The author is an environmentalist, environmental activist and freelance writer on social issues
We are the certainly worst country in the world on the basis of environmental performance. Our country always remains choked with toxic fumes, rivers are not only polluted but have gone to a toxic level, the government remains silent over noise, amidst chanting of SWACHH BHARAT our cities overflow with garbage, industries kill protesters with the help of government and saints are fasting and dying for the cause of NAMAMI GANGE.
The BJP’s 2014 election manifesto had listed environmental management under ‘industry’. It was no accident. The mandate was clear: remove “hurdles” in the way of unsustainable growth. In the past year, several key changes have been affected in environmental legislation that’ll have a ripple effect in 2019 and many years to come.
In The Name Of Vikaas
Since coming into power in 2014, the BJP government has emphasised the need for speedy clearances, removal of red tape and bottlenecks. It formed a committee to suggest amendments in the six environmental laws of the country that form the bedrock of all regulations – Environment (Protection) Act, 1986; Forest (Conservation) Act, 1980; Wildlife (Protection) Act, 1972; Water (Prevention and Control of Pollution) Act, 1974; Air (Prevention and Control of Pollution) Act, 1981; and Indian Forest Act 1927.
However, with the move being intensely opposed by experts, activists, the government never implemented the changes fully. The past year, the last before the government completes its tenure, saw changes in the laws governing India’s environment, from its fragile coastlines to those that protect the vulnerable forest-dwelling populations.
Although critics have argued that these changes amount to diluting India’s robust framework of environmental regulations for a vision of development that is often exclusive, a senior official of the environment ministry disagreed. The official said, “These laws are often too strict. Sustainable development doesn’t mean ‘no development’. These changes have all been implemented while keeping in mind different shareholders.” After the environment ministry amended coastal zone rules to give relief to projects that had begun in the coastal areas without required clearances, environmentalists warned of dire consequences.
First issued in 1991, under the Environment Protection Act 1986, the notification last year revamped regulatory norms to make it easier to construct along the coastline for development activities like tourism and real estate. However, environmentalists warned that these would give violators a lease of life, and lead to considerable damage along the coastlines. Last year, the government made another bid to ease environmental regulations, stipulating that construction projects that are less than 50,000 square metres don’t require green clearance and, thus, will be allowed to progress without authorities issuing permissions after the check of environmental conditions. The building and construction sector is governed under the Environmental Impact Assessment (EIA) notification 2006 under which any project of more than 20,000 square metres requires permission.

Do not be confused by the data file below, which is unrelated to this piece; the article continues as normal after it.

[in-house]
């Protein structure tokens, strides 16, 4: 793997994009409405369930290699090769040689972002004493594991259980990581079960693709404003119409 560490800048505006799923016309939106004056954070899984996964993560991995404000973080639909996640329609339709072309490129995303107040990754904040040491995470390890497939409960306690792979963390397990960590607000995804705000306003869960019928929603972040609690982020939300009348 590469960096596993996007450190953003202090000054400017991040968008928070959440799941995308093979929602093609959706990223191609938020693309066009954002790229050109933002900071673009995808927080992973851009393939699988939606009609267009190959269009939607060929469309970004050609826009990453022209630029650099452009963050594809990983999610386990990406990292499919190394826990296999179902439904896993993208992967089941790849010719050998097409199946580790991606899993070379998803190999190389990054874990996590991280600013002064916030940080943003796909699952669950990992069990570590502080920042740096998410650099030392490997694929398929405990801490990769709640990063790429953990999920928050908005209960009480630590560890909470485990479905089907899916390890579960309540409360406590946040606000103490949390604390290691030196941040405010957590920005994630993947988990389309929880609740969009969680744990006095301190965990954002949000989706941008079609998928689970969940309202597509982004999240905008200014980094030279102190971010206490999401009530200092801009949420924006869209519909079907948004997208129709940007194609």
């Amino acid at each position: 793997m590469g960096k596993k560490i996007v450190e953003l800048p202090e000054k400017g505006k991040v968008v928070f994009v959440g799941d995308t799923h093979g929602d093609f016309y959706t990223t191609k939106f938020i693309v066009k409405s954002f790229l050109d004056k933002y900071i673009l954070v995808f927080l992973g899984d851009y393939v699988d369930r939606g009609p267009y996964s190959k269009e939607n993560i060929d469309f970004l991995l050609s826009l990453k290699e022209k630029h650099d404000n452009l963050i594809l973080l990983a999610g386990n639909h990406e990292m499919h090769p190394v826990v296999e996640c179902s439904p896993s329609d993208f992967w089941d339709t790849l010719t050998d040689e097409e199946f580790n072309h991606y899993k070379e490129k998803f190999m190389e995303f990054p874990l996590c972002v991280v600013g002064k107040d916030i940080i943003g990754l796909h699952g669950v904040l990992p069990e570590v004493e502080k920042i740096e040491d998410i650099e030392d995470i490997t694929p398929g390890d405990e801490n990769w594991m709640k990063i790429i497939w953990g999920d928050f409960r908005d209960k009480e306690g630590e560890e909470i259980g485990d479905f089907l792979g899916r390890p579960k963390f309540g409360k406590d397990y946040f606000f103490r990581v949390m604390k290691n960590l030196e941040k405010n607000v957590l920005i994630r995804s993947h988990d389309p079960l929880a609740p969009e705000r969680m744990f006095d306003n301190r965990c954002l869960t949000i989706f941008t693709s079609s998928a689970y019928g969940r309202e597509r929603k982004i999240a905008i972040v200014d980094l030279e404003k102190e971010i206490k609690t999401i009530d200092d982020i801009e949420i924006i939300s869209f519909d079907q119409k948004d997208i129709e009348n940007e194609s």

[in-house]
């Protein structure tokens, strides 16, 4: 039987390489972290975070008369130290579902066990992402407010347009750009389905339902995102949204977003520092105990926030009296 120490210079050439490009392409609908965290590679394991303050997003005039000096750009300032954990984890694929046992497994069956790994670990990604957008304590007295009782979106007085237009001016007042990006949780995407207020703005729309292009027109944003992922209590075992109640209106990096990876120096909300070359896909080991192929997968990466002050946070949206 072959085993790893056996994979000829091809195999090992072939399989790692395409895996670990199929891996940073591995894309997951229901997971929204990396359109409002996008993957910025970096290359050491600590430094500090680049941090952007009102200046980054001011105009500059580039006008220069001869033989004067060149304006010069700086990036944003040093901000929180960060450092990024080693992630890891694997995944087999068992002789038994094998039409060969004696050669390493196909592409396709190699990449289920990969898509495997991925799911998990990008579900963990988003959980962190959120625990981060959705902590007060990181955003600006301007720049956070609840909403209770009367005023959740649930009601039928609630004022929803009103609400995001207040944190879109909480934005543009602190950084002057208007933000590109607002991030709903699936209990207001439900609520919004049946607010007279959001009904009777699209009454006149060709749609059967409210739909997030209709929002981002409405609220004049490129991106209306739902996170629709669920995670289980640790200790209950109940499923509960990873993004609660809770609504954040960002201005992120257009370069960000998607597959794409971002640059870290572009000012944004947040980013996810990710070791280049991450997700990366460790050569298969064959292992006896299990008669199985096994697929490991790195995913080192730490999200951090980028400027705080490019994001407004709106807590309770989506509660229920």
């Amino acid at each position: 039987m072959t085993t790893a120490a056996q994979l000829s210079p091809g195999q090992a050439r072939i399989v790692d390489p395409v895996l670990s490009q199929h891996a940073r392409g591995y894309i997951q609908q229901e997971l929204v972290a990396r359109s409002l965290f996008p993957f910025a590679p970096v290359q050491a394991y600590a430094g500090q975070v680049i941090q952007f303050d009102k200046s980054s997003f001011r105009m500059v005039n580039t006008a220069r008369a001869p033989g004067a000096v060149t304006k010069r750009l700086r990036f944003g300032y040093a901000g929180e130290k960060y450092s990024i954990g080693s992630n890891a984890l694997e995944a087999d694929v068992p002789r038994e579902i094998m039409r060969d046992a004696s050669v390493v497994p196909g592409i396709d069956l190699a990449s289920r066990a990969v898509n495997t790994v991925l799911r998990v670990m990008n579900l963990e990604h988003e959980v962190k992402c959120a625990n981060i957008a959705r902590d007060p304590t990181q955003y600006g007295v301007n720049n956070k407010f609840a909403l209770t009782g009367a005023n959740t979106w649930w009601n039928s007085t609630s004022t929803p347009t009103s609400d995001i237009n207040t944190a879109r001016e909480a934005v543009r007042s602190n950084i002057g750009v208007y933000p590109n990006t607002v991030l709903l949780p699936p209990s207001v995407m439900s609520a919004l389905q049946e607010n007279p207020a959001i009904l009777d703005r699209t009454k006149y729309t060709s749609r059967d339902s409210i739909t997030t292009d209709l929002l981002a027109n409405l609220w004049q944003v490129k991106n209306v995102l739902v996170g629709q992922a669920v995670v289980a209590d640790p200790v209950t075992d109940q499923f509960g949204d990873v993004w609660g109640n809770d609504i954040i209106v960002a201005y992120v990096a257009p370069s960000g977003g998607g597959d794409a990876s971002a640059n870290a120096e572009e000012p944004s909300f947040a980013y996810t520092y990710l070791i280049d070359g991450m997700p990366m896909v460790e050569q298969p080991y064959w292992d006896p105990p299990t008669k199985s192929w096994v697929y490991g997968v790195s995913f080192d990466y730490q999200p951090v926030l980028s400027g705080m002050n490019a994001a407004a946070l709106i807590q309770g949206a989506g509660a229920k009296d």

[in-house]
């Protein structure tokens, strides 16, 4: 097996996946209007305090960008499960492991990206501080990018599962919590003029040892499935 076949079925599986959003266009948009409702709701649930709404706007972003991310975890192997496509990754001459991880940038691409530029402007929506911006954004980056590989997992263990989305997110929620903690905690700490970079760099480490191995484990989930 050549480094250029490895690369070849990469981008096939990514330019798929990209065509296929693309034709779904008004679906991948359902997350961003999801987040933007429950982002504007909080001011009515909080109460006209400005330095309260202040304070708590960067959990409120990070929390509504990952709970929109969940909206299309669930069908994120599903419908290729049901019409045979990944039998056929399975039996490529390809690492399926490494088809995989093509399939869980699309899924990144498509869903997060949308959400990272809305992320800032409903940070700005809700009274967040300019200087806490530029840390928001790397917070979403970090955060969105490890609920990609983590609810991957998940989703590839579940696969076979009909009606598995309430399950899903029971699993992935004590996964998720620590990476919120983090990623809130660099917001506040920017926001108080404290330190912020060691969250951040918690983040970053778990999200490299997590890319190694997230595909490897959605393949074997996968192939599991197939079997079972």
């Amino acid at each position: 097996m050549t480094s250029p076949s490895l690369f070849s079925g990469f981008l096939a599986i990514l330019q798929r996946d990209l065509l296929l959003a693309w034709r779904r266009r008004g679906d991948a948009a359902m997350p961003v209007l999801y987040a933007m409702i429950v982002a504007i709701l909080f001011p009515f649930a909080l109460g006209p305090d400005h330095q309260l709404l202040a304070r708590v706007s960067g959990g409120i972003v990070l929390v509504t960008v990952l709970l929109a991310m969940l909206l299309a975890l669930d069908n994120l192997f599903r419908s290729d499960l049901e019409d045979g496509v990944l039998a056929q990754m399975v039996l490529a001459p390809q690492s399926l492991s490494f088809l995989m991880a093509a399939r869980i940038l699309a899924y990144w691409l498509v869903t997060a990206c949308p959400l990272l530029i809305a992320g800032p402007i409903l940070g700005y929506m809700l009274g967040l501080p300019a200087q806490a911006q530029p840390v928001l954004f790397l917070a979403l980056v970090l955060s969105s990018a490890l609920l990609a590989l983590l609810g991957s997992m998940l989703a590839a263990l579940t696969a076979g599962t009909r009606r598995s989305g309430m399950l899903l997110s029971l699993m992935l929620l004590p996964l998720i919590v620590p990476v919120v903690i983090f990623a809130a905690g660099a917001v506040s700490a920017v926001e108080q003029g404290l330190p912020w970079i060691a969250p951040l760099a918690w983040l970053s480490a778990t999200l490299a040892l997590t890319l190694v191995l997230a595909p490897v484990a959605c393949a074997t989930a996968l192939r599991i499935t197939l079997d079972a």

In December 2016, the MoEF introduced a new system wherein projects up to 300,000 square metres would not need the mandatory EC after state authorities integrated environmental conditions with building bye-laws. But this was challenged in January 2018 at the NGT as “a ploy to circumvent the provisions of environmental assessment”.
The environment ministry notified the Compensatory Afforestation Fund (CAF) rules 2018 to ensure proper utilisation of Rs 660 billion for the plantation of trees across India.
However, environmentalists and civil society groups argued that the rules ignore the rights of forest dwellers and tribes and that the new rules are against the existing laws that safeguard their right to self-governance in scheduled areas and forest rights. Former environment minister Jairam Ramesh has also criticised the rules stating that they are in violation of assurances that were given in the Parliament in 2016 by the then environment minister Anil Dave.
In a bid to bring uniformity in terms and conditions for environmental clearances, the MoEF released standard environment clearance conditions for 25 industrial sectors including major ones like coal mines, oil and gas exploration and hydropower projects.
Often criticised for being soft on industry, the ministry maintained that this would bring transparency while also being in line with the government’s overall policy of simplifying rules and speeding up the process for the growth of industries. But environmentalists have remained wary, pointing out that simplicity often comes at a cost and that speed and efficiency doesn’t necessarily mean rigorous science to back the environmental impact of projects.
Dark Times, Darker Waters